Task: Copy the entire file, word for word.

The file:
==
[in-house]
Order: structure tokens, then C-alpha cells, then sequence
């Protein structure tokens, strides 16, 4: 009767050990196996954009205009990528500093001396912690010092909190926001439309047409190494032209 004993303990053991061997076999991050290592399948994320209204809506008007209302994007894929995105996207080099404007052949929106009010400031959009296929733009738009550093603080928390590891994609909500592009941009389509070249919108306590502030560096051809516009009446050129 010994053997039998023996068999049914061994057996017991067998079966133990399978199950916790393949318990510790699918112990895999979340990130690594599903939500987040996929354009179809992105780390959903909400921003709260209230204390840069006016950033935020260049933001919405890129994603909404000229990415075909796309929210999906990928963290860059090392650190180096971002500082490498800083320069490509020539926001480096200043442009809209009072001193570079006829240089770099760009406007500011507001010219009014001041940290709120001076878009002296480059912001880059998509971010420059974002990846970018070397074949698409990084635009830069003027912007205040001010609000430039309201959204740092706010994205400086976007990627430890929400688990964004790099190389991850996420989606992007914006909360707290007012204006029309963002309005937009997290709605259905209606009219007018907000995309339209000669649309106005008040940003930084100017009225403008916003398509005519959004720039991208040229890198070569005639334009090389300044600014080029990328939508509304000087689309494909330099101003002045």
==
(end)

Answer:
[in-house]
Order: structure tokens, then C-alpha cells, then sequence
């Protein structure tokens, strides 16, 4: 009767050990196996954009205009990528500093001396912690010092909190926001439309047409190494032209 004993303990053991061997076999991050290592399948994320209204809506008007209302994007894929995105996207080099404007052949929106009010400031959009296929733009738009550093603080928390590891994609909500592009941009389509070249919108306590502030560096051809516009009446050129 010994053997039998023996068999049914061994057996017991067998079966133990399978199950916790393949318990510790699918112990895999979340990130690594599903939500987040996929354009179809992105780390959903909400921003709260209230204390840069006016950033935020260049933001919405890129994603909404000229990415075909796309929210999906990928963290860059090392650190180096971002500082490498800083320069490509020539926001480096200043442009809209009072001193570079006829240089770099760009406007500011507001010219009014001041940290709120001076878009002296480059912001880059998509971010420059974002990846970018070397074949698409990084635009830069003027912007205040001010609000430039309201959204740092706010994205400086976007990627430890929400688990964004790099190389991850996420989606992007914006909360707290007012204006029309963002309005937009997290709605259905209606009219007018907000995309339209000669649309106005008040940003930084100017009225403008916003398509005519959004720039991208040229890198070569005639334009090389300044600014080029990328939508509304000087689309494909330099101003002045």